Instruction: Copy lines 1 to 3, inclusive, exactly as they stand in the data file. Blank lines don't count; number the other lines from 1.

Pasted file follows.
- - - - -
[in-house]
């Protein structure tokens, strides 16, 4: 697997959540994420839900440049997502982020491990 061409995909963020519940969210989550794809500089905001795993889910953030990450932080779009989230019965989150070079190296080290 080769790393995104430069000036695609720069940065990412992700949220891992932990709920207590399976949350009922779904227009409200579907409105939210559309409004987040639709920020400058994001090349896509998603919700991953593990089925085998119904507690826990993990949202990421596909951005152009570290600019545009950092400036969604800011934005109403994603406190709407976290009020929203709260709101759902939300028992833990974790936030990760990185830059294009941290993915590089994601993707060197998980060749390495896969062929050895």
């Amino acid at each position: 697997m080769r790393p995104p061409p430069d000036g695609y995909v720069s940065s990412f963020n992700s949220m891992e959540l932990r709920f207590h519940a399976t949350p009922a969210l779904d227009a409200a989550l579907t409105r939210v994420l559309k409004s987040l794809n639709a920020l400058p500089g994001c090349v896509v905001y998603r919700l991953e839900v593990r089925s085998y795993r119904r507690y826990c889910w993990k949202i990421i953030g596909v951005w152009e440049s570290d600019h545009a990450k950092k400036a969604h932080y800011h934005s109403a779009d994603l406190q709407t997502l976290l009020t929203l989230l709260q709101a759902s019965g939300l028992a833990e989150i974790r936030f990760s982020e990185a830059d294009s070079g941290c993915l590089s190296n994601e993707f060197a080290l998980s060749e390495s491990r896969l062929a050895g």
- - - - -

[in-house]
């Protein structure tokens, strides 16, 4: 697997959540994420839900440049997502982020491990 061409995909963020519940969210989550794809500089905001795993889910953030990450932080779009989230019965989150070079190296080290 080769790393995104430069000036695609720069940065990412992700949220891992932990709920207590399976949350009922779904227009409200579907409105939210559309409004987040639709920020400058994001090349896509998603919700991953593990089925085998119904507690826990993990949202990421596909951005152009570290600019545009950092400036969604800011934005109403994603406190709407976290009020929203709260709101759902939300028992833990974790936030990760990185830059294009941290993915590089994601993707060197998980060749390495896969062929050895």
């Amino acid at each position: 697997m080769r790393p995104p061409p430069d000036g695609y995909v720069s940065s990412f963020n992700s949220m891992e959540l932990r709920f207590h519940a399976t949350p009922a969210l779904d227009a409200a989550l579907t409105r939210v994420l559309k409004s987040l794809n639709a920020l400058p500089g994001c090349v896509v905001y998603r919700l991953e839900v593990r089925s085998y795993r119904r507690y826990c889910w993990k949202i990421i953030g596909v951005w152009e440049s570290d600019h545009a990450k950092k400036a969604h932080y800011h934005s109403a779009d994603l406190q709407t997502l976290l009020t929203l989230l709260q709101a759902s019965g939300l028992a833990e989150i974790r936030f990760s982020e990185a830059d294009s070079g941290c993915l590089s190296n994601e993707f060197a080290l998980s060749e390495s491990r896969l062929a050895g």